I feel like this is a really stupid question but I just can't figure out how to solve it:

If ||u|| = 2 and ||v|| = http://upload.wikimedia.org/math/2/2...0d2391a896.png and u (dot) v = 1, find ||u (dot) v||

Thanks for the help!

Printable View

- February 20th 2010, 07:57 PMLaydieofsorrowsNorm of Vectors
I feel like this is a really stupid question but I just can't figure out how to solve it:

If ||**u**|| = 2 and ||**v**|| = http://upload.wikimedia.org/math/2/2...0d2391a896.png and u (dot) v = 1, find ||u (dot) v||

Thanks for the help!

- February 21st 2010, 02:56 AMtonio

It's not stupid but something's wrong here: both the dot product and the norm are defined for vectors (the first one for two, the second one for one) and give back a scalar (a number), so ||u (dot) v|| is the norm of a scalar, not a vector, and this doesn't make much sense. Read carefully the question again.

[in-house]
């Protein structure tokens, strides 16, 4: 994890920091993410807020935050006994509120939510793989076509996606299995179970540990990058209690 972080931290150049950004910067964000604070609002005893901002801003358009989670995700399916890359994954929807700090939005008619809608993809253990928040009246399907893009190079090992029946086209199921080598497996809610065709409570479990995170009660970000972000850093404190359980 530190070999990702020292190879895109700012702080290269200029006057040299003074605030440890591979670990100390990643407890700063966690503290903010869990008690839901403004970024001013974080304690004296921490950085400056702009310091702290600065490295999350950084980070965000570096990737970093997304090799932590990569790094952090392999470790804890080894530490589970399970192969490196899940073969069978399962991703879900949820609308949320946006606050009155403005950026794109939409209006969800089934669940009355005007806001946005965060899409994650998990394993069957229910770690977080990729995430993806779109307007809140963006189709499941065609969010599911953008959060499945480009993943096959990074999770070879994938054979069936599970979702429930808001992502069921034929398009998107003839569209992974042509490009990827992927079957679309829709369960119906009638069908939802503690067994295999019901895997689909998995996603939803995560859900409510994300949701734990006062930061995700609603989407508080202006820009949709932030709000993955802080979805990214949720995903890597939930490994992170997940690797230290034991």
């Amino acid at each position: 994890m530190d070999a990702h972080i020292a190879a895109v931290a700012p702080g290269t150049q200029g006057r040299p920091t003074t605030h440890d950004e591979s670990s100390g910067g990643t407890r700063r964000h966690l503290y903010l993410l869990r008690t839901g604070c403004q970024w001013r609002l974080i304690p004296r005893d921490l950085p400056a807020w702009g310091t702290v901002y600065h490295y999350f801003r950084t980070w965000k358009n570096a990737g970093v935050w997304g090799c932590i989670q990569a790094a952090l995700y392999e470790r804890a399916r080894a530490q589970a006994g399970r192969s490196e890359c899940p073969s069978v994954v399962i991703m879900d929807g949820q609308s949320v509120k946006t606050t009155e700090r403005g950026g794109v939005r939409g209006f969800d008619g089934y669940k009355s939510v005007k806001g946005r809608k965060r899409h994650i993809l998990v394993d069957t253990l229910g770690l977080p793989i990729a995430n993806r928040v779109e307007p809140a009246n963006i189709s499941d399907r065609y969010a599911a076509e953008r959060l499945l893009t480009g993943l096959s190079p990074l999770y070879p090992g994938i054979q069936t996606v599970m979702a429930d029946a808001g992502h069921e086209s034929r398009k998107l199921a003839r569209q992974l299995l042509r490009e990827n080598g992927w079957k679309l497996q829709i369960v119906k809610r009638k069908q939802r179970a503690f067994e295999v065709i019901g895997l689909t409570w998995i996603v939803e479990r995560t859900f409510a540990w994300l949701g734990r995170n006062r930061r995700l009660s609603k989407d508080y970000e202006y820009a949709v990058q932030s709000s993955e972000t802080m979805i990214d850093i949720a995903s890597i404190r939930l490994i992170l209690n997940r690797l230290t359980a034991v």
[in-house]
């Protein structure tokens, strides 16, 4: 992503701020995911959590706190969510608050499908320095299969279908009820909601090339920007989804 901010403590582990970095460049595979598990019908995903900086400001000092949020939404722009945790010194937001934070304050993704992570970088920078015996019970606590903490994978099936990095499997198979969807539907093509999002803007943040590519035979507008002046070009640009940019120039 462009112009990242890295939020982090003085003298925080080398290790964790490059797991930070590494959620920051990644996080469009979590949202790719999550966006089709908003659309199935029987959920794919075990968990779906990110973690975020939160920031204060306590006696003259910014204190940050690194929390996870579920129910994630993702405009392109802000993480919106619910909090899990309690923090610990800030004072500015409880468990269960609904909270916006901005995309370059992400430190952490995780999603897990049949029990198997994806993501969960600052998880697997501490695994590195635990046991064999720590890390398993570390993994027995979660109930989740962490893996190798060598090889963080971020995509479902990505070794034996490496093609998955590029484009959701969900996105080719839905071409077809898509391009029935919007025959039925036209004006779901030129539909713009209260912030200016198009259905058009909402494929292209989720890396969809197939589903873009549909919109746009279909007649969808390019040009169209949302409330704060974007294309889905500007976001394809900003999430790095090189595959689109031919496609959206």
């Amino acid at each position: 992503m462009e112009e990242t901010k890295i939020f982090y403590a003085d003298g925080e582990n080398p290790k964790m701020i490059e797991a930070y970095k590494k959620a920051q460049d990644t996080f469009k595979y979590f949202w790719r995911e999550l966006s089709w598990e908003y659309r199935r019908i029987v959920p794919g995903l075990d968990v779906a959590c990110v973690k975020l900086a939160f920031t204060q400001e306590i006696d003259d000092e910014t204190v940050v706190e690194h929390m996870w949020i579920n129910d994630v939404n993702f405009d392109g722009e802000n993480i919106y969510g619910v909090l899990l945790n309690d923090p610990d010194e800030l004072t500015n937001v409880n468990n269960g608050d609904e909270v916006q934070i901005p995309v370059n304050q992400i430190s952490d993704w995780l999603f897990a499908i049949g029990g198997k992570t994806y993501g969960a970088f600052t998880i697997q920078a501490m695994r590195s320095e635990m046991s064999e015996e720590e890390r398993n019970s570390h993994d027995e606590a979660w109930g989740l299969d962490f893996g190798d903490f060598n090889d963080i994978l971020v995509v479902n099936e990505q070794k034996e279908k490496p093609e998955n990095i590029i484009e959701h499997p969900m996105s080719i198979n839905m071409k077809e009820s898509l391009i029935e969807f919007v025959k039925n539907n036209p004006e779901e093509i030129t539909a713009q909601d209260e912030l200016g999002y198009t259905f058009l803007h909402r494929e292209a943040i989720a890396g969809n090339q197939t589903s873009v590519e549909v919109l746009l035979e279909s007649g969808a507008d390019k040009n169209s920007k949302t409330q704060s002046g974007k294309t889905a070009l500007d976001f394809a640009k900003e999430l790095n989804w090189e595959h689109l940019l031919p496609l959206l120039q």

Tonio - February 21st 2010, 08:54 PMLaydieofsorrows
I checked the problem and it's correct.

Can I get another opinion? - February 21st 2010, 11:56 PMtonio
- February 22nd 2010, 12:22 AMOpalg
You can trust tonio, he's an expert. Seriously, if the question is as stated then either it's a trick question or there's a mistake in it. If the norm of a scalar means anything at all, then it must just mean the absolute value. So if u (dot) v = 1, then ||u (dot) v|| = 1.

- February 22nd 2010, 02:11 AMHallsofIvy
Is it possible that the problem asked for , the norm of the

**cross product**of u and v?

If so, you could use the facts that and , where is the angle between u and v.

Since you are given that as well as the values of ||u|| and ||v||, you can solve for . Use that to find (which must be between 0 and ) and then find .